An analyst has told investors that Rightmove’s deferral plan debacle was a disaster that could tip its relationship with agents into demise.
Jefferies said that the deferral plan was “so universally pilloried by agents” that it forced the portal into an embarrassing U-turn.
The bank added: “Rightmove management may think that its four-month fee discount has now put its relationship back on a sustainable footing
“We see the opposite: we see its actions as directly leading to an opening of the floodgates.”
In its note to investors dated Wednesday this week, Jefferies has said that there is evidence of collective action by agents against Righmove because of the anger engendered.
The report goes on: “We’d highlight the Say No To Rightmove campaign as evidence, and having spoken to the campaign’s lead architect, we remain confident of our view that we just may be on the path to returning the UK to its agency-backed roots, Rightmove’s reckoning being one of the milestones along that journey.”
Jefferies goes on to say that the coronavirus-rated “bungle” will result in lasting damage.
In a reference to agent Rob Sargent, who set up the Say No To Rightmove platform, Jefferies said that “a campaign of sustained agitation is afoot”.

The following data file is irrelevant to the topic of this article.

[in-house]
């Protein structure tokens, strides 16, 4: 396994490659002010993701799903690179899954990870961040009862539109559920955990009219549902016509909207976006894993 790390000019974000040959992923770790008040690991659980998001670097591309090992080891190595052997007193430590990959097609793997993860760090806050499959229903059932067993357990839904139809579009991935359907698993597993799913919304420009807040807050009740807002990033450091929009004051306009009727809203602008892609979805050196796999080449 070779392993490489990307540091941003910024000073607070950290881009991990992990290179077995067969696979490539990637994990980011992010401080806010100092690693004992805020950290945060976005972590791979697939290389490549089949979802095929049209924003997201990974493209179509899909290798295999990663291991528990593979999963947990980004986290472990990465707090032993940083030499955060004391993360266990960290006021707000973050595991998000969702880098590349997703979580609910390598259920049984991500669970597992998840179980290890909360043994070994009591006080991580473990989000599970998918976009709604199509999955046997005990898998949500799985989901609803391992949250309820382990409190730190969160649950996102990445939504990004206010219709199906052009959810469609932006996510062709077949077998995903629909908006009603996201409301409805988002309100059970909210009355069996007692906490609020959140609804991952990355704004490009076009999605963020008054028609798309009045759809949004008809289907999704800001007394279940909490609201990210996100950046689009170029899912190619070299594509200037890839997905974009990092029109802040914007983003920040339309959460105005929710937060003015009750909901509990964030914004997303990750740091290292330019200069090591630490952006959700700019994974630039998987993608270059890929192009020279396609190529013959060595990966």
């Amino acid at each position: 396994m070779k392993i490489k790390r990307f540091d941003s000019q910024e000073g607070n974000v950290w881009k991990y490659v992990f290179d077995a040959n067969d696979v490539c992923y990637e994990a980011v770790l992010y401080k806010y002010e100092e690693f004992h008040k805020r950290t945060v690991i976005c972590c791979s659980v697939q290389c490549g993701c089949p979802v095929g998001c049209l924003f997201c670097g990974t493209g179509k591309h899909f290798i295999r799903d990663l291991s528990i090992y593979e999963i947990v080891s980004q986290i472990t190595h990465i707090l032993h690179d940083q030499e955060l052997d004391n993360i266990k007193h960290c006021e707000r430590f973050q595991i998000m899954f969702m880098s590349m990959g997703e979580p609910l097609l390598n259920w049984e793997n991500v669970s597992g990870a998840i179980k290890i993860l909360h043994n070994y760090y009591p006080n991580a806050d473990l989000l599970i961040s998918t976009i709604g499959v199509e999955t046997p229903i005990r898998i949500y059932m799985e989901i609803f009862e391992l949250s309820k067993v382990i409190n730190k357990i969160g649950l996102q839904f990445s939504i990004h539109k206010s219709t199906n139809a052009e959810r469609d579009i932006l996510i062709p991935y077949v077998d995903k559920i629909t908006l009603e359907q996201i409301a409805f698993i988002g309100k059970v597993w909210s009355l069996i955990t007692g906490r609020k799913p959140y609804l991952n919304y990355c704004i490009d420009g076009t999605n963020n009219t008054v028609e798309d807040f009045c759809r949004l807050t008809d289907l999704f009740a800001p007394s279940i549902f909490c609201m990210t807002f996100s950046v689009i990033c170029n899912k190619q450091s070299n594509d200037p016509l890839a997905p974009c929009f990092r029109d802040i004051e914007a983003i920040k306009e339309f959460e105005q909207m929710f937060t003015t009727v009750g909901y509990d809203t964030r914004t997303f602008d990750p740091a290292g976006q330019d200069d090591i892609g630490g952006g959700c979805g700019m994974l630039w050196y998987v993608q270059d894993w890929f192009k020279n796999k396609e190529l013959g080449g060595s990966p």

The note to investors says that the only way out for Rightmove “is a permanent fee cut”.
Jefferies says: “Rightmove is now in a very difficult predicament: it faces huge involuntary churn as a result of the impending housing downturn; it sits on a price point that is a multiple of its peers; that price point could actually exacerbate the involuntary churn . . and industry goodwill towards Rightmove has reached an all-time low, driving an all-time high risk of collective action.”
Jefferies, which has in the past advised Zoopla, has “comfortably” reiterated its ‘under-perform’ rating of Rightmove, and lowered its revenue and profit forecasts by 25% to 30%.